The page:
We arrived at around 12:37 to a back-alley Sichuan restaurant. Fu did most of the ordering, but what she did order was exceptionally delicious! The fish we ordered was initially brought out to us for our inspection. Once it passed the test, it was delivered to us in a heated oil broth filled to the brim with special red peppers. Although the fish’s head and fin’s floated around in the dish and our given chopsticks weren’t the best tools for scooping out the fish meat, the meal tasted delectable, and was only further complimented by the two special rice desserts also ordered. I enjoyed the meal very much and also happened to notice that they too cooked a special type of crustacean known as crawfish. Excited, I made a mental note of the location so that I could in the future return to experience the taste of the 小龙虾 (xiao3long2xia1 = little lobster, i.e. crawfish).
That evening, we participated in the official opening ceremonies hosted by the language professors and deans of the university. After the short ceremony, we all received pink packages with different Qingdao inspired goodies that could prove useful for our future stay here, if we ever got around to opening them. Next, we moved to the Qingdao University International Students Hotel, wherein the professors treated us to a multitude of dishes that seemed to go on ad infinitum. Although this may be a bit Martin-esque, I could only hope to describe all of the foods brought forth for us. The first items consisted of different hosts of dumplings each filled with different forms of vegetables, meats, and seafood. Another plate arrived next filled to the brim with braised eggplants in a special red sauce (the Chinese love their sauces). Next arrived a plate of plane white rice accompanied by sweet and sour pork. Orange glaze accompanied the following shrimp platter, which too was followed by a vegetable laced bowl of specialty noodles. Another dish arrived consisting of fried eggplants stuffed with shrimp and seasoning (a particular favorite of mine). Following these, both chuanr and 蛤蜊 (ga1la1 (as pronounced in Qingdao) = small clams) arrived in respective sauces of red peppers and hot glazes. Next, a platter overflowing with unique fruits and doughy desserts. Baozis followed and the night continued with Chinese chatter and liveliness not rivaled sense. Afterwards, we returned to our dormitories completely stuffed before beginning the following day anew…after some more intense studying of course.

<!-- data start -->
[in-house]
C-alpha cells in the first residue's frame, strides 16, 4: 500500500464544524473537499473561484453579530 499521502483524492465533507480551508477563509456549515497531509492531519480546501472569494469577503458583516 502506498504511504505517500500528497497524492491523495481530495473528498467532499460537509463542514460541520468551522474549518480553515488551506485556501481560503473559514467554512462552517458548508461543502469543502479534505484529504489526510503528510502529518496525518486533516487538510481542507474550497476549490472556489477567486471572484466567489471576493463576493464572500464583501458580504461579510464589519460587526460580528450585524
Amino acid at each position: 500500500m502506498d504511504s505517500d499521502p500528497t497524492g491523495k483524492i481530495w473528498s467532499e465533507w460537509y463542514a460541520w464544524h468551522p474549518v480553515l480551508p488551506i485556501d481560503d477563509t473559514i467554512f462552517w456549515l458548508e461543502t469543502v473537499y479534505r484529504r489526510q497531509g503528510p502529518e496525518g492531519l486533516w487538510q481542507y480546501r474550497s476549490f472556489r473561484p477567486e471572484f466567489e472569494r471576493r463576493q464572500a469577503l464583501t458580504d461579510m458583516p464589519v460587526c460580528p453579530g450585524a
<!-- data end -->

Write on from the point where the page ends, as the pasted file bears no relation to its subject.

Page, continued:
During Wednesday’s activity, we learned about the local farmers market and spent the afternoon bargaining and getting quality food. The market was full of all sorts of vegetables and fruits, red meats and seafood, and seasonings and spices. Even more, it had a very unique section consisting of only the highest quality cow hearts, pig blood, and sea cucumbers. While not the most intriguing activity, seeing the different foods and purchasing dragon fruit proved rewarding. Upon returning to campus, we were greeted with meeting our 辅导 (fu3dao3 = tutor) for the first time. My tutor is named 姚舜 (yao2shun4) and is an athletic, basketball enthusiast, majoring in Environmental Chemistry Technologies. His major sounds fascinating, and I look forward to shadowing him during the education chapter.
|On Monday (of the first week) we arrived at a nice park in New Qingdao|
|The symbol of New Qingdao comes from the May 4th protest that signified a new spirit within China|
|The Chinese really like their kites|
|The restaurant we attended. Some excellent Sichuan food was consumed. Unfortunately, I forgot to take a picture of the dishes...next time I'll get one...|
|Entrance into the Chinese farmer's market|
|Alive Gala squirting around at the market|
|My lizhi and dragonfruit! They tasted super excellent!|
The first week ended with a cumulative test and a special tourism banquet contest, which was very similar to the SELU Foreign Language Festival competition…now there was a story.